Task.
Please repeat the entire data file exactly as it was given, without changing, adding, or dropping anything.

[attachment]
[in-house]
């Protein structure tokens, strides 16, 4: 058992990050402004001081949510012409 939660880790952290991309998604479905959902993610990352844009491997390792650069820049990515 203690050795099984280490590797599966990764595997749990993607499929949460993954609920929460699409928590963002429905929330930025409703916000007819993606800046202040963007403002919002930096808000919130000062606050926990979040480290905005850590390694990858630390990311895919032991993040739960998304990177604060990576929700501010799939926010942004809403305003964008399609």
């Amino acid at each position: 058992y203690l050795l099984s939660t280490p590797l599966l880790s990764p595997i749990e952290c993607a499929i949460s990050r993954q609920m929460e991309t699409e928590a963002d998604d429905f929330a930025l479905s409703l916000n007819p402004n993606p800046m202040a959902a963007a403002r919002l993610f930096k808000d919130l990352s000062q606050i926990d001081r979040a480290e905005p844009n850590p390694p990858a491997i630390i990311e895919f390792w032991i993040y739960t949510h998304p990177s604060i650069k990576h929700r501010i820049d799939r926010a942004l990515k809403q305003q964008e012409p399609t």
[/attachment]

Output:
[in-house]
């Protein structure tokens, strides 16, 4: 058992990050402004001081949510012409 939660880790952290991309998604479905959902993610990352844009491997390792650069820049990515 203690050795099984280490590797599966990764595997749990993607499929949460993954609920929460699409928590963002429905929330930025409703916000007819993606800046202040963007403002919002930096808000919130000062606050926990979040480290905005850590390694990858630390990311895919032991993040739960998304990177604060990576929700501010799939926010942004809403305003964008399609």
């Amino acid at each position: 058992y203690l050795l099984s939660t280490p590797l599966l880790s990764p595997i749990e952290c993607a499929i949460s990050r993954q609920m929460e991309t699409e928590a963002d998604d429905f929330a930025l479905s409703l916000n007819p402004n993606p800046m202040a959902a963007a403002r919002l993610f930096k808000d919130l990352s000062q606050i926990d001081r979040a480290e905005p844009n850590p390694p990858a491997i630390i990311e895919f390792w032991i993040y739960t949510h998304p990177s604060i650069k990576h929700r501010i820049d799939r926010a942004l990515k809403q305003q964008e012409p399609t």